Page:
The very existence of The Story of Temple Drake (1933) doesn’t make sense. In fact, for decades, it was nonexistent, sitting in a vault and left unseen after the Hays Code made it impossible to be screened. Thankfully, the film has been recovered. Since a new restoration debuted at the 2011 TCM Film Festival, The Story of Temple Drake has popped up on the network occasionally. Eight years later, we finally have a home video release, thanks to the Criterion Collection. Now, this shocking movie, running 71 minutes long, can be seen by an even wider audience.
The Story of Temple Drake is loosely based on William Faulkner’s equally shocking 1931 novel Sanctuary. Like Faulkner’s book, the Paramount executives who greenlit the project were probably thinking of profits. Faulkner only wrote it because he wanted a commercial success that would drive interest in his previous novels. Paramount probably wanted a salacious movie that would drive up box office revenues. If that was the plan, star Miriam Hopkins, director Stephen Roberts and cinematographer Karl Struss were not in on it.
Hopkins stars as Temple Drake, the free-spirited and reckless granddaughter of Mississippi Judge Drake (Guy Standing). She refuses to be tied down by lawyer Stephen Benbow (William Gargan) and shakes off his latest attempt to convince her to marry him at a party by running off with idiot college boy Toddy Gowan (William Collier Jr.). During their drunken drive away from the party, they crash into a forest and suddenly… The Story of Temple Drake becomes a very different kind of movie.
Temple and Toddy wind up at a mysterious, broken down plantation, where they find a bizarre collection of characters. The most dangerous of these people is Trigger (Jack La Rue), a gangster who does not seem to belong there. Trigger’s motives are evil from the start, and his rape of Temple sets into motion a series of events that will tear her life apart.
Hopkins brings to life a character so rarely seen in early ’30s Hollywood movies thanks to a frightfully modern performance. Hopkins and Roberts, whose life was cut short before he could make another masterpiece, want to bring the audience inside Temple’s head. The close-ups of Hopkins come so close that they almost make you feel uncomfortable, as if you are invading her mind. That’s the point though, you have to get in her head to understand the motives behind every action. On the surface, they might seem confusing, but deep under cover, there is a woman tired of being underestimated.
Criterion’s Blu-ray release uses a high-definition digital restoration instead of a more recent 2K or 4K restoration. It’s possible that the restoration dates back to its re-emergence at TCMFF. Nevertheless, the presentation is remarkable, especially for a movie not seen for decades. The mono soundtrack is also clear and mostly free from damage.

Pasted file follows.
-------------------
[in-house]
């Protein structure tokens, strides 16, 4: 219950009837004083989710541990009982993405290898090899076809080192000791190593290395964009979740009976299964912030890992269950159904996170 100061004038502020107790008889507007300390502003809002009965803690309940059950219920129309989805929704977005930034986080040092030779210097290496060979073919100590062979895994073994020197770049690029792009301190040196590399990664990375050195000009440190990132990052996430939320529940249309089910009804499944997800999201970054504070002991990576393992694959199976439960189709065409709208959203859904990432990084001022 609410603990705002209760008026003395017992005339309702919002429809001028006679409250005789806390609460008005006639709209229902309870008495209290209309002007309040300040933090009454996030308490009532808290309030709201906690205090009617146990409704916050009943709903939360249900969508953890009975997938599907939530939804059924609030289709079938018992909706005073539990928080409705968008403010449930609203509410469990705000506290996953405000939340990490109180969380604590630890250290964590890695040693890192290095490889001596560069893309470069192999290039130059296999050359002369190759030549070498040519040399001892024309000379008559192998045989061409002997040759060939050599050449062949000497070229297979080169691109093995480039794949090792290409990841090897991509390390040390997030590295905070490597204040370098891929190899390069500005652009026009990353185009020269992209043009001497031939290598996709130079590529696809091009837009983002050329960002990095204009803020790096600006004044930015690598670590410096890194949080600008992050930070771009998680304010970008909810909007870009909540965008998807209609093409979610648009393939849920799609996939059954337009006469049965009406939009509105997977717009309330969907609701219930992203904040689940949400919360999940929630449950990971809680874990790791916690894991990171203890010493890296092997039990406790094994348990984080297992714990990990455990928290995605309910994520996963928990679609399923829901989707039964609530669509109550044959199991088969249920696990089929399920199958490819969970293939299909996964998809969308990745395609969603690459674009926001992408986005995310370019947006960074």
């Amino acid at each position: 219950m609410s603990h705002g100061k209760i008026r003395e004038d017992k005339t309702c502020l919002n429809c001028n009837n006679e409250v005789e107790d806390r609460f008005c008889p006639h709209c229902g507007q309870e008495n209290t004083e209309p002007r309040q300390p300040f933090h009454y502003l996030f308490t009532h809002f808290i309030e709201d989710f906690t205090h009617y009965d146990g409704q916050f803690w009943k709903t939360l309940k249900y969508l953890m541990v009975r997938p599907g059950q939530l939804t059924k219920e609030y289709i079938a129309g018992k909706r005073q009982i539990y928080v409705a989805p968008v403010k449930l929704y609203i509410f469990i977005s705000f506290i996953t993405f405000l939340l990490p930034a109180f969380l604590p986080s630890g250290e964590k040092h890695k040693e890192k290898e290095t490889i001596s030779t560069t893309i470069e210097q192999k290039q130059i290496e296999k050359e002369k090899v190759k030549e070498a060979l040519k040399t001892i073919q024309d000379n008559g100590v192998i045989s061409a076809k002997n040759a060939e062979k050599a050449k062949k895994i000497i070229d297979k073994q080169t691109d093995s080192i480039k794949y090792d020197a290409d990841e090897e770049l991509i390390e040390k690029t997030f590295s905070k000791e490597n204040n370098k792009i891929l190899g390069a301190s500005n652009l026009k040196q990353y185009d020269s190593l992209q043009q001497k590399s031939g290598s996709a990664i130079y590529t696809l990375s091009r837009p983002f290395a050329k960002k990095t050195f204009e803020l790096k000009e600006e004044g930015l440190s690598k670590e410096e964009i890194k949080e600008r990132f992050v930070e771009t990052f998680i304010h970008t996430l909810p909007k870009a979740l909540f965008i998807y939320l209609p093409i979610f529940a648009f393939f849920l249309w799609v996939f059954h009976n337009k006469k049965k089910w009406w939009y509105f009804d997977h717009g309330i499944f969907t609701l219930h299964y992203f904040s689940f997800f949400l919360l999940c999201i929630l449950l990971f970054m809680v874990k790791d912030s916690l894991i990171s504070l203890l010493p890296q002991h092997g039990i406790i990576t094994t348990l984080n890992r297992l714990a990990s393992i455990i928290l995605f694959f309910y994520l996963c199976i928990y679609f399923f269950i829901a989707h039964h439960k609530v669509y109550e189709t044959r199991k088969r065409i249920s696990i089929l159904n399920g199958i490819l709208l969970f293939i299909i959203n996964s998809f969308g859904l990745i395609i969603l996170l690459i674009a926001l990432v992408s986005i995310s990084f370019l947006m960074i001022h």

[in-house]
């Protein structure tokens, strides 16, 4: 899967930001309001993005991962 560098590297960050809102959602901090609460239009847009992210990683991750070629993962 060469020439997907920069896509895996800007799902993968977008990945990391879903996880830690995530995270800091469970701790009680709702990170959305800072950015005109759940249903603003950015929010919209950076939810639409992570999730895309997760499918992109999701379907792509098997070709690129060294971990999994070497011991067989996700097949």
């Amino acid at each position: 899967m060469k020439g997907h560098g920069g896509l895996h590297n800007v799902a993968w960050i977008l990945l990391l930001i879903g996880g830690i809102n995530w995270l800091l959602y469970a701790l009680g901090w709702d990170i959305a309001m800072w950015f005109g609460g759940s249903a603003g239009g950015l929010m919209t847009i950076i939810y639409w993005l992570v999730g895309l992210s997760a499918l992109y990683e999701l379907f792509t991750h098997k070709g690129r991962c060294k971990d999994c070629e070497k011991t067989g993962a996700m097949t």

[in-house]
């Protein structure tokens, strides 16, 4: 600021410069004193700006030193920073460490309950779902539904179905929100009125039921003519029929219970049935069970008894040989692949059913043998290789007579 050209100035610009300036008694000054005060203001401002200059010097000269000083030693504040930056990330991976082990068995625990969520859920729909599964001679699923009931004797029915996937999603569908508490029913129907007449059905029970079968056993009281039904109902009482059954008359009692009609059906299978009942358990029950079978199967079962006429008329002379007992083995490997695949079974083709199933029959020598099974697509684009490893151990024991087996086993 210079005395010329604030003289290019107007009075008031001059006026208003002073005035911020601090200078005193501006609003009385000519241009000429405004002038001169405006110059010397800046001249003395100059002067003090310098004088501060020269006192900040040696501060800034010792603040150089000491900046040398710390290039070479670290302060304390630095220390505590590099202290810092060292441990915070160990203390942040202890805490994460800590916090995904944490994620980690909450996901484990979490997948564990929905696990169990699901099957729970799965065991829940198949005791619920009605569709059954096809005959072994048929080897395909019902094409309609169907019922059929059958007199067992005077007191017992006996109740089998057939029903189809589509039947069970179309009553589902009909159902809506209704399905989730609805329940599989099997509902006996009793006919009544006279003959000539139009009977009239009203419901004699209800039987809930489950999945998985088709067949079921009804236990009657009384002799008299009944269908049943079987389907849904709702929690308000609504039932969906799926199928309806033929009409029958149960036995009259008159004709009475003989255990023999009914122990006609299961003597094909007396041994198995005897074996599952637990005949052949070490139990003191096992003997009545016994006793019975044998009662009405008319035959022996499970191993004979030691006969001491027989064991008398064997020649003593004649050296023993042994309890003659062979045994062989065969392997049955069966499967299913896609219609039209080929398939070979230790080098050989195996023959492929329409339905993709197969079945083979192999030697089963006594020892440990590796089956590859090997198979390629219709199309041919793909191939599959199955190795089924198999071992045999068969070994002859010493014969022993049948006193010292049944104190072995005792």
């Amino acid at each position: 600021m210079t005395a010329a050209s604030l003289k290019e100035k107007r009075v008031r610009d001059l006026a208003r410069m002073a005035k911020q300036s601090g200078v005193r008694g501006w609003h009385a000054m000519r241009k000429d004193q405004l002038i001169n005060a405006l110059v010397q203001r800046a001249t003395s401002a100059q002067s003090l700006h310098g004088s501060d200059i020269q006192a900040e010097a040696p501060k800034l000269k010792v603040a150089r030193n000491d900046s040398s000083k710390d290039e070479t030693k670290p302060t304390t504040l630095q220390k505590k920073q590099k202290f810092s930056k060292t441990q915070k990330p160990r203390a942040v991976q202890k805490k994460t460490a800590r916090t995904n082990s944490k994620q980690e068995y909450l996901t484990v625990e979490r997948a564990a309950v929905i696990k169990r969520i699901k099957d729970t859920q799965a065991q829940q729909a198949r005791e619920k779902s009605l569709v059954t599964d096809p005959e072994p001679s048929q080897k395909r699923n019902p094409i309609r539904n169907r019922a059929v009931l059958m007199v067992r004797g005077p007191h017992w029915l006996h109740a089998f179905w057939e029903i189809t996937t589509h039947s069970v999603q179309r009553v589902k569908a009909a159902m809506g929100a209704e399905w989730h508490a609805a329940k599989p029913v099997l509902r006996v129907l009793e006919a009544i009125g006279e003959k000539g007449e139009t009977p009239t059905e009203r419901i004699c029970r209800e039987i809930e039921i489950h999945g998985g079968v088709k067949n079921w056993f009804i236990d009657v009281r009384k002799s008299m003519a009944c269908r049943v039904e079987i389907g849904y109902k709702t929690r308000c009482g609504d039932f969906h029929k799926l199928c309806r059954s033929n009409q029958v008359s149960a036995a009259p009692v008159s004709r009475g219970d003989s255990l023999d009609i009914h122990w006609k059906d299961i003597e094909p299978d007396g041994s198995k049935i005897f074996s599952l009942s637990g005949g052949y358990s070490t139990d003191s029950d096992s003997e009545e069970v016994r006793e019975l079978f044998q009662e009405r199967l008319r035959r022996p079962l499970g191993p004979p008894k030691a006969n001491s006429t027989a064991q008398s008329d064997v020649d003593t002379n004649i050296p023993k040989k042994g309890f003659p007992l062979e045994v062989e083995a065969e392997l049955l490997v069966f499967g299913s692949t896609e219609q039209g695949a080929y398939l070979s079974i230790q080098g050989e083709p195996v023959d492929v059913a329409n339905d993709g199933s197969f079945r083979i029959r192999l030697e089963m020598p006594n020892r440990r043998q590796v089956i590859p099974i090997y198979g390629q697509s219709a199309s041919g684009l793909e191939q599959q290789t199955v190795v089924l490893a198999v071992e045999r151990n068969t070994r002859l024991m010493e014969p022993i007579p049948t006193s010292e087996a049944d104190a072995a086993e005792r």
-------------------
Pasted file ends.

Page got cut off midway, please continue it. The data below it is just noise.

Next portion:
The one disappointing aspect of this release is the supplements. Since the movie is so short, one would expect Criterion to really pack stuff on here, or at least include a really long documentary. We don’t get that. Instead, we get interviews with critics Mark LaSalle and Imogen Sarah Smith.
LaSalle’s interview focuses on the production code and, while he does not make any startling revelations that any pre-code fan hasn’t heard before, he provides a good crash-course on the subject for newcomers. Smith, whose interviews are always engaging and welcome, discusses The Story of Temple Drake‘s content and Hopkins’ performance.
The third and final extra is a featurette with cinematographer John Bailey and Matt Severson, director at the Margaret Herrick Library at the Academy of Motion Picture Arts and Sciences, looking over the storyboards for the movie and Struss’ work. It’s a fascinating piece, as the two show off the detailed storyboards of the rape scene, drawn by none other than Jean Negulesco!
The insert features an essay by Geoffrey O’Brien, who provides another analysis of the film and how it compares to Faulkner’s work. The insert’s design is fantastic, as it is covered with newspaper ads for the movie.
The Story of Temple Drake must be seen to be believed. It is an uncompromising nightmare, one that should make even modern audiences squirm in fear. You can hear the double entendres at the begging of the movie in dozens of pre-codes, but what makes this film special is its deeply serious take on its subject matter. This release is a must-have, and people discovering this movie for the first time are in for quite a ride.